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Dublin: 5°C Saturday 19 June 2021

Not much of a view: Singapore's haze hits crisis levels

The city-state’s pollution index stood at 218 today: 200 is ‘very unhealthy’, and ’300′ is hazardous…

This photo, from reader Anne Ryan, shows the poor visibility in Singapore today.
This photo, from reader Anne Ryan, shows the poor visibility in Singapore today.
Image: Anne Ryan

IT’S NOT MUCH of a view, is it?

The Asian city-state of Singapore has been shrouded in haze today, in the worst pollution crisis for over a decade.

Smoke from forest fires on the neighbouring Indonesian island of Sumatra has been blown across the city, leaving its skyscrapers shrouded in a massive haze which is expected to last into the weekend.

Though the city itself is not directly responsible for the fires, the blazes have been attributed to the actions of local farmers who have been trying to clear land so they can plant palm trees – satisfying the demand for palm oil in Singapore and nearby Malaysia.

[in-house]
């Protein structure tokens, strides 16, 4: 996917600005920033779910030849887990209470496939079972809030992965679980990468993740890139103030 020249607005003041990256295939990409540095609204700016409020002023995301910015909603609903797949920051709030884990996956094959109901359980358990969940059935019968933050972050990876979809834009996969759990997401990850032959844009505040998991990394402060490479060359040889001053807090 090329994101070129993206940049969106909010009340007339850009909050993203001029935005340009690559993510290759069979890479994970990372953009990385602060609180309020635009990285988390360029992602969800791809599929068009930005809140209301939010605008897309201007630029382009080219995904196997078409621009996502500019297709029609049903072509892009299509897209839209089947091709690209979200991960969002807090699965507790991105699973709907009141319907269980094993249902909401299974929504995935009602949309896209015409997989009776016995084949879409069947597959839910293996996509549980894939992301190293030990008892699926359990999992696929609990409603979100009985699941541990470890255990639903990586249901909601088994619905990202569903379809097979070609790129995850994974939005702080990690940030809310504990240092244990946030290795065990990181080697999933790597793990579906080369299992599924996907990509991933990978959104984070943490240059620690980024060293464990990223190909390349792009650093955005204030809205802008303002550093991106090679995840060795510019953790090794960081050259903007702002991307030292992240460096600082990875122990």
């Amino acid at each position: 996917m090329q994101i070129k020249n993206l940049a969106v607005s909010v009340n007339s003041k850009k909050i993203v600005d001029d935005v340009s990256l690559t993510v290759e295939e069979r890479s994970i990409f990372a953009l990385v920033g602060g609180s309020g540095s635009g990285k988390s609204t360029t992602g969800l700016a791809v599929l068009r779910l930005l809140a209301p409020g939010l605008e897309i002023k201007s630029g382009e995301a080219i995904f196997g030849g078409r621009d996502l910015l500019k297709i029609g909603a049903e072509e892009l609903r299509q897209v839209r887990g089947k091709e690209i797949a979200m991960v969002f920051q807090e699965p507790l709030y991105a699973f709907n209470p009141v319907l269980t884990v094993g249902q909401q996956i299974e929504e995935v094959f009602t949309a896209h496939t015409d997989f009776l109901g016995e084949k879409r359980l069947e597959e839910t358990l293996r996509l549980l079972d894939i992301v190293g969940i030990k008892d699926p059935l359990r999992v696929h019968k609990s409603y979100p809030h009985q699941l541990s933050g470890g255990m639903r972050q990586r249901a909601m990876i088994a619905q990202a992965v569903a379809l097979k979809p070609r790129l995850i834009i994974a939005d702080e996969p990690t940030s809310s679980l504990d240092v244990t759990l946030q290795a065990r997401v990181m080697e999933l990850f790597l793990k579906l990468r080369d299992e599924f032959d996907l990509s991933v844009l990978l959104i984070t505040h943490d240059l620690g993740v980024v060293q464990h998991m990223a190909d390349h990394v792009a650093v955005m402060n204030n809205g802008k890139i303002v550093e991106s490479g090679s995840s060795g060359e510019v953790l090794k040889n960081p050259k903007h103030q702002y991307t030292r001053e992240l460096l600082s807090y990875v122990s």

The city’s pollution index at midnight on Thursday morning (5pm Irish time) stood at 218, having peaked at 173 during daylight hours.

That reading is the highest since 1997, when officials reported a rating of 226.

A level of 200 is classed as ‘very unhealthy’, while a reading of 300 is deemed hazardous to human health – though the level of dust and smoke has left most of the city’s inhabitants shutting their windows as they struggle to breathe.

The haze problem occasionally diplomatic strains in the pacific rim, as Malaysia and Singapore urge Indonesia to do more to prevent illegal burning.

Malaysia has been only lightly affected so far this year, with pollution readings in Kuala Lumpur, its largest city, not breaching the unhealthy mark.

Indonesia’s forest ministry spokesman, Sumarto Suharno, said the government was continuing to educate farmers about alternatives to traditional slash-and-burn agriculture.

“We have been able to reduce the regional haze problem significantly for years with help from local communities and will continue to undertake all efforts to prevent it from spreading,” he said.

Additional reporting by AP

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Gavan Reilly

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